level clinical tasks and actively demonstrate
that they are sustainable and bene cial to
patients. However, the question becomes
can the pharmacy profession do this?
In a paper we recently published on the
experiences of pharmacists in Alberta
in obtaining independent prescribing
authority, we were especially surprised by
reports of some prescribing pharmacists
being harassed by pharmacist colleagues.6
Apparently some colleagues thought
that by prescribing these pharmacists,
who practiced in the community setting,
were stepping out of their scope. This seems
similar to the issues raised by pharmacists in
Australia regarding the pecuniary interests
of community pharmacists.7,8 The scepticism
and moral arguments truly, in our opinion,
go against the belief that pharmacists are
health care professionals, who can behave
and act as professionals. That is not to say
that these issues are easily solved. However,
the complete disregard for prescribing by
community pharmacists as a solution, seems
Pharmacist prescribing is frequently
justi ed by the argument that community
pharmacists are the most accessible
health care provider. Unlike hospital
pharmacists or pharmacist consultants,
community pharmacists are the most
accessible members of their profession. In
fact highly trained pharmacists working in
tertiary care centres and specialised clinics
are really no more accessible than their
We suggest that before other health
care professionals and government
legislators can take pharmacist prescribing
seriously, we within the profession must
speak with a uni ed voice. If pharmacist
prescribing, active management and
taking responsibility for health outcomes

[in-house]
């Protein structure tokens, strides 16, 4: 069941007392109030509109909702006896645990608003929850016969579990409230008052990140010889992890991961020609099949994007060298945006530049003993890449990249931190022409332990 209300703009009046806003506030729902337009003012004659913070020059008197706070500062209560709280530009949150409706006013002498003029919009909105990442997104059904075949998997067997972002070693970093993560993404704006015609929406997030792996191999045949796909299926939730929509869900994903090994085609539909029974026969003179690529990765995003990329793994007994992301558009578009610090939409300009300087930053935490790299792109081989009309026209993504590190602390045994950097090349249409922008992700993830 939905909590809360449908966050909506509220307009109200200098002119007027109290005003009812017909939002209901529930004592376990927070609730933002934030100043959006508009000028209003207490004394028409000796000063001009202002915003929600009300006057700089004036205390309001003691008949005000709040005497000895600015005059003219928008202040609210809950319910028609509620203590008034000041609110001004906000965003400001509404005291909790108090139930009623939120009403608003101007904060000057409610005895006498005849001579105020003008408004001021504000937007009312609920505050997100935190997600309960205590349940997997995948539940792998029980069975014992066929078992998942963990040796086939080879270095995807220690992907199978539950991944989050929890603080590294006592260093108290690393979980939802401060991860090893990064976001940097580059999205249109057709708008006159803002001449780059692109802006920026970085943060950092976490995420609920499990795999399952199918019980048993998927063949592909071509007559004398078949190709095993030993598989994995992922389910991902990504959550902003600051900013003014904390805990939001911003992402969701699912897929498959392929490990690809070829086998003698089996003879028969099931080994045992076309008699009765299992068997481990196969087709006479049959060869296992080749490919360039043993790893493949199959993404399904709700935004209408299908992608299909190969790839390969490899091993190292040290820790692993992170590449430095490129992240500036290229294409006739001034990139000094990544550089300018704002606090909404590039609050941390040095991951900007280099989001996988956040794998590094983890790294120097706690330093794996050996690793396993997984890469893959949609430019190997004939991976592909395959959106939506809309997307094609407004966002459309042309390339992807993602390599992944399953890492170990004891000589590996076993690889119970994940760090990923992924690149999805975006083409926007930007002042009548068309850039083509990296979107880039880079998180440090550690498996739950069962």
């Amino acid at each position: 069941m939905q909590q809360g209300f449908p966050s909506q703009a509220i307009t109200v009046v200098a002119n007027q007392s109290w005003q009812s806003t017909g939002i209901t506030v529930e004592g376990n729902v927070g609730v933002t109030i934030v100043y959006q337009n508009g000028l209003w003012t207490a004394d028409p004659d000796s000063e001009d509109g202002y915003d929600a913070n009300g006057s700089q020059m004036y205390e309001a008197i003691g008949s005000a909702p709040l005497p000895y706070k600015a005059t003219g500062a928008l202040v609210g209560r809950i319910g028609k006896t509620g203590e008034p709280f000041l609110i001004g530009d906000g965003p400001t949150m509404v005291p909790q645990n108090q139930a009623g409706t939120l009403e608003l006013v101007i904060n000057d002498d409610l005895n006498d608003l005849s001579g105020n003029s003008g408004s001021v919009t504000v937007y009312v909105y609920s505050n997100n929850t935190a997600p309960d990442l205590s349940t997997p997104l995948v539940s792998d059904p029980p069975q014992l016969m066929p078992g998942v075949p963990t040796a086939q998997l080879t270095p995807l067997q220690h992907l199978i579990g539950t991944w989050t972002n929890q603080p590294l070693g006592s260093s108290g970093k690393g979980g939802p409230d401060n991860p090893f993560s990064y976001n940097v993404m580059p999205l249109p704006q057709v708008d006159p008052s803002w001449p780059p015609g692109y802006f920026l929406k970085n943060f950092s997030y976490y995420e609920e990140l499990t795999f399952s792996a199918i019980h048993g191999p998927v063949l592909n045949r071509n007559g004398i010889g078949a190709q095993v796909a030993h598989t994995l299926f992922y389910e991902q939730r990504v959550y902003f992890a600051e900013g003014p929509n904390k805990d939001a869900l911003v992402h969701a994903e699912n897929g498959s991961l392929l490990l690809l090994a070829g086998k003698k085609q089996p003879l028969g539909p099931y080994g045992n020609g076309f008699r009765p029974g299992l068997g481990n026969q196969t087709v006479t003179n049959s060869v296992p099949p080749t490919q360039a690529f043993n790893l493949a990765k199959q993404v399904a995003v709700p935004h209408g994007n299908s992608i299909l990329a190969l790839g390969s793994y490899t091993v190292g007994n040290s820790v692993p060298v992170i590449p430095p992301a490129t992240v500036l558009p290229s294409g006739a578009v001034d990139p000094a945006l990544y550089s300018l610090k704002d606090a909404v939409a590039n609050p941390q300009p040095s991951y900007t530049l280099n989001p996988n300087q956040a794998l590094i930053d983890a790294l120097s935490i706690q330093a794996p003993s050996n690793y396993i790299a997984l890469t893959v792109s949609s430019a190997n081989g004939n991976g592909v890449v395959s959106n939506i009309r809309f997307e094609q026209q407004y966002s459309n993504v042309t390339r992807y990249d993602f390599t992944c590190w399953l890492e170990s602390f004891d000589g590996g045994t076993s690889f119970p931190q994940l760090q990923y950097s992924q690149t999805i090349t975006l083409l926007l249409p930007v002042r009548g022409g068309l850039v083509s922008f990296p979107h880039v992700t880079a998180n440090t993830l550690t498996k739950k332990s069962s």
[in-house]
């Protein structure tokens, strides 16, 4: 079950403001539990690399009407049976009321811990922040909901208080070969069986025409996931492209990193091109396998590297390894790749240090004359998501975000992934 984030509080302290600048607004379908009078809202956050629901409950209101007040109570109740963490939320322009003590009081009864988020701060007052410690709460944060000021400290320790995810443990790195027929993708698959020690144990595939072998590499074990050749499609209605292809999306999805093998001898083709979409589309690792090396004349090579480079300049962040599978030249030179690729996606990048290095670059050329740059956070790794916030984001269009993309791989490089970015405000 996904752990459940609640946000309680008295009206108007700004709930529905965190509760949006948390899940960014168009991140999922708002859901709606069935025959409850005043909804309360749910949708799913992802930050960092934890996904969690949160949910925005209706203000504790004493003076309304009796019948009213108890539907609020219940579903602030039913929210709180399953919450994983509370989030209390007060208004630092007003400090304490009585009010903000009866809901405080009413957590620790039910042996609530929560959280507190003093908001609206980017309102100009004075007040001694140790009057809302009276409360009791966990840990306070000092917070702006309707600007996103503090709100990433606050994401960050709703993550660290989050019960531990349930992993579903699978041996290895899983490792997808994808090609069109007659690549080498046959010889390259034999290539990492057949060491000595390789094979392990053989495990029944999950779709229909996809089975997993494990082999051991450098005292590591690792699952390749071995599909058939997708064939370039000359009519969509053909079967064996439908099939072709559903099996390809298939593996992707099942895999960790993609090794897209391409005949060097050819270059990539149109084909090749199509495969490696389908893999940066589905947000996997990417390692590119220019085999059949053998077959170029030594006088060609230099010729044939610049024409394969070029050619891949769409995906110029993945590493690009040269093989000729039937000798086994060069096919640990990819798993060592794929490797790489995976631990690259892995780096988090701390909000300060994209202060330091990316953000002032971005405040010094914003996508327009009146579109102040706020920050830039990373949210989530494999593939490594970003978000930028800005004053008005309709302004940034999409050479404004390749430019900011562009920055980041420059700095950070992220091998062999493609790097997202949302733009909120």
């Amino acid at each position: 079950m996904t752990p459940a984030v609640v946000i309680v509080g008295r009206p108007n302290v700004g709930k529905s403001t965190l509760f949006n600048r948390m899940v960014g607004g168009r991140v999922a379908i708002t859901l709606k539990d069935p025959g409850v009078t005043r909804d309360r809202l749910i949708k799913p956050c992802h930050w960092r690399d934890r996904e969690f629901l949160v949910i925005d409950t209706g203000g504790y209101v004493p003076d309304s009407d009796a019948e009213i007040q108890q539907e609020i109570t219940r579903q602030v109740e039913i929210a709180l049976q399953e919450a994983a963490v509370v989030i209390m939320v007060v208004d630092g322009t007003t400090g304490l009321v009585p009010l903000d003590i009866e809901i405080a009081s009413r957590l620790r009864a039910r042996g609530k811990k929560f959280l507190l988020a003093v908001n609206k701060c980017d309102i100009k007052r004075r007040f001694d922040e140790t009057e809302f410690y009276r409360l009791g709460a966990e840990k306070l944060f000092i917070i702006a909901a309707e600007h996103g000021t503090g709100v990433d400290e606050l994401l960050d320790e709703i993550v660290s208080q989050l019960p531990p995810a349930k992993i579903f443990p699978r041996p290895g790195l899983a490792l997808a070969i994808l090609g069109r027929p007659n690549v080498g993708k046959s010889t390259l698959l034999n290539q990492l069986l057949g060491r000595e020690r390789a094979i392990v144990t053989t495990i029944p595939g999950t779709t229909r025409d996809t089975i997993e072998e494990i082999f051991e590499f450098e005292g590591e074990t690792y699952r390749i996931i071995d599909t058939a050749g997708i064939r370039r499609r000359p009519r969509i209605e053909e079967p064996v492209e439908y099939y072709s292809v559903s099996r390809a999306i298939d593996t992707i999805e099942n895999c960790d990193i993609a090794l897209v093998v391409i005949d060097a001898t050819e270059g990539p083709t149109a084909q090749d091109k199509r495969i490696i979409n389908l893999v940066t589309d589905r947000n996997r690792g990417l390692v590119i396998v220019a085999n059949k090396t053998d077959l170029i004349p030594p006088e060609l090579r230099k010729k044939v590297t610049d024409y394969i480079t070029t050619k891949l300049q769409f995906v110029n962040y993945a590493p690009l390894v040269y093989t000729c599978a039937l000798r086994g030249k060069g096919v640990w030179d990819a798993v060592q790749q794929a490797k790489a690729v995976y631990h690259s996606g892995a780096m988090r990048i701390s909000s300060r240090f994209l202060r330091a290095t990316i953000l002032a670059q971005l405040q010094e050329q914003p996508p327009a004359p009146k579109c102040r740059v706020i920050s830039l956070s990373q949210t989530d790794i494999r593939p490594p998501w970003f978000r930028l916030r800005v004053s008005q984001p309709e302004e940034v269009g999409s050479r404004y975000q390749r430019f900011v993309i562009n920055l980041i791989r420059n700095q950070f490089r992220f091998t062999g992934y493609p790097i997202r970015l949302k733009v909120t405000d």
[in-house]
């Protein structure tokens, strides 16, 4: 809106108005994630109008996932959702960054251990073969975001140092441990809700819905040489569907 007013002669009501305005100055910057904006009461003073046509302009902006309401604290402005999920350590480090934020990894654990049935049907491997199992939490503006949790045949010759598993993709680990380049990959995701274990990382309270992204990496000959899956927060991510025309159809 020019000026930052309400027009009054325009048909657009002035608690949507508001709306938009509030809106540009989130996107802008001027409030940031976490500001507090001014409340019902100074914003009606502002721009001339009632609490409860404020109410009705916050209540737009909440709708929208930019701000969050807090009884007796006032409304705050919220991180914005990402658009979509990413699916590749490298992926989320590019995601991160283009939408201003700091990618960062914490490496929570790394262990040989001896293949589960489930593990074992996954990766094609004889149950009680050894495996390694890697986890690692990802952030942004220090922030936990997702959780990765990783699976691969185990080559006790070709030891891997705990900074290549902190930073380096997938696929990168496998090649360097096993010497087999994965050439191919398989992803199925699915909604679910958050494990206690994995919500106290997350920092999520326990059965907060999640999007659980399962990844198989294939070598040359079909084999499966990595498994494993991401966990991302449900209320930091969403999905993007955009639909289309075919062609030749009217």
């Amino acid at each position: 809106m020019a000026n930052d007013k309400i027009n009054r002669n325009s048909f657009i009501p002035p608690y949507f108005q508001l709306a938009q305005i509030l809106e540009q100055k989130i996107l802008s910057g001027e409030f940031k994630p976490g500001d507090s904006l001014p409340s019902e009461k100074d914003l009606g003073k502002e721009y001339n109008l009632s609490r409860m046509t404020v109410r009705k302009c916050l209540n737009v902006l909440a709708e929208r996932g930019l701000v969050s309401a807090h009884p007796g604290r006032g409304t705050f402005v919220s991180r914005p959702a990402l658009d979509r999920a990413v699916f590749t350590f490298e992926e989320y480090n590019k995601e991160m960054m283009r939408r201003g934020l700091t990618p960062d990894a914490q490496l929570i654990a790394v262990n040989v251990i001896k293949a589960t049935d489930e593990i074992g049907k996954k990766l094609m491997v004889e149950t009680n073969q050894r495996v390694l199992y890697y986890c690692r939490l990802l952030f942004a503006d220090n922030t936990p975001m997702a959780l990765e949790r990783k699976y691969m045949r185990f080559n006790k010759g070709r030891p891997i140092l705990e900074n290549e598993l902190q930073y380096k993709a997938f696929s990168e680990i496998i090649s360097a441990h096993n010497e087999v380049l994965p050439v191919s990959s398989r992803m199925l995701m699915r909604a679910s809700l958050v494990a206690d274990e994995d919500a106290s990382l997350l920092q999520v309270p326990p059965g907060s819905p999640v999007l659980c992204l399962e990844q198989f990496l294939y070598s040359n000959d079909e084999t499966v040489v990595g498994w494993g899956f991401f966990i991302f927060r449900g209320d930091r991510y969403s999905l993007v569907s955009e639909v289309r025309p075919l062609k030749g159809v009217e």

of our patients is what the profession
wants, that message must be heard from
all members of the profession. Not just
those who have the privilege of working
within rare ed environments, outside of
the day-to-day reality of the bulk of our
Theresa L. Charrois BScPharm, MSca,
Meagen Rosenthal BA, MA, PhD candidateb
aLecturer, School of Pharmacy, Curtin
University; bResearch Associate, EPICORE
Centre, University of Alberta
1. Emmerton L, Marriott J, Bessell T, et al. Pharmacists and
prescribing rights: review of international developments. J Pharm
Pharm Sci 2005;8:217--25.
2. Law MR, Ma T, Fisher J, et al. Independent pharmacist prescribing
in Canada. Can Pharm J 2012;145:17--23.
3. Tonna AP, Stewart D, West B, et al. Pharmacist prescribing in the
UK: a literature review of current practice and research. J Clin
Pharm Ther 2007;32:545--56.
4. Charrois TL, McAlister FA, Cooney D, et al. Improving hypertension
management through pharmacist prescribing; the rural Alberta
clinical trial in optimizing hypertension (Rural RxACTION) trial
design and methods. Implementation Science 2011;6:94.
5. Gladwell M. The tipping point. Back Bay Books, 2002.
6. Charrois TL, Rosenthal M, Tsuyuki RT. Stories from the trenches:
Experiences of Alberta pharmacists in obtaining additional
prescribing authority. Can Pharm J 2012;145:30--34.
7. Nissen L. Pharmacist prescribing: what are the next steps? Am J
Health-syst Pharm 2011;68:2357-61.
8. Kyle G, Nissen L. Pharmacist prescribing in Australia -- reality or
pipedream? Aust Pharm 2010;29:291--5.